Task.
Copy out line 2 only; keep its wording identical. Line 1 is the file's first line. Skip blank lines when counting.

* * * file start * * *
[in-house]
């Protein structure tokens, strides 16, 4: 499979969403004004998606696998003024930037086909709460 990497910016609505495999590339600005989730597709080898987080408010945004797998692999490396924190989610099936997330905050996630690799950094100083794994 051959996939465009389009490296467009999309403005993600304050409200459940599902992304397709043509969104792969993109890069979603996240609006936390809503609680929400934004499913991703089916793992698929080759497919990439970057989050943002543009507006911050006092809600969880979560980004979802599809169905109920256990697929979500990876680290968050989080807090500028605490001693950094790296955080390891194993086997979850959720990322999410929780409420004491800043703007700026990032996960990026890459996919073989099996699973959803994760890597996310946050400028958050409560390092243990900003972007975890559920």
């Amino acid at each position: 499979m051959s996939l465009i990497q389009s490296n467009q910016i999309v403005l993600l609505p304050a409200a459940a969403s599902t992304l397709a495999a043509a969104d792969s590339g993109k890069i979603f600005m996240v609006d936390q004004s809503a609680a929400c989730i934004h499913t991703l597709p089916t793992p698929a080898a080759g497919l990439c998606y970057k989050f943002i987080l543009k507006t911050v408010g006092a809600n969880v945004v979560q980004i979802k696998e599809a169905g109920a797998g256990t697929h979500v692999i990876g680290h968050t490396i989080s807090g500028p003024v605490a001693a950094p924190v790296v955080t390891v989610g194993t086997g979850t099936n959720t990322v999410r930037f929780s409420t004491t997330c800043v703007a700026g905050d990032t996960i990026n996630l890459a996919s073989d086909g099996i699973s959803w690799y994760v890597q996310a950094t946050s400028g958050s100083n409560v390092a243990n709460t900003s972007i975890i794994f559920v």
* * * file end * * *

């Protein structure tokens, strides 16, 4: 499979969403004004998606696998003024930037086909709460 990497910016609505495999590339600005989730597709080898987080408010945004797998692999490396924190989610099936997330905050996630690799950094100083794994 051959996939465009389009490296467009999309403005993600304050409200459940599902992304397709043509969104792969993109890069979603996240609006936390809503609680929400934004499913991703089916793992698929080759497919990439970057989050943002543009507006911050006092809600969880979560980004979802599809169905109920256990697929979500990876680290968050989080807090500028605490001693950094790296955080390891194993086997979850959720990322999410929780409420004491800043703007700026990032996960990026890459996919073989099996699973959803994760890597996310946050400028958050409560390092243990900003972007975890559920």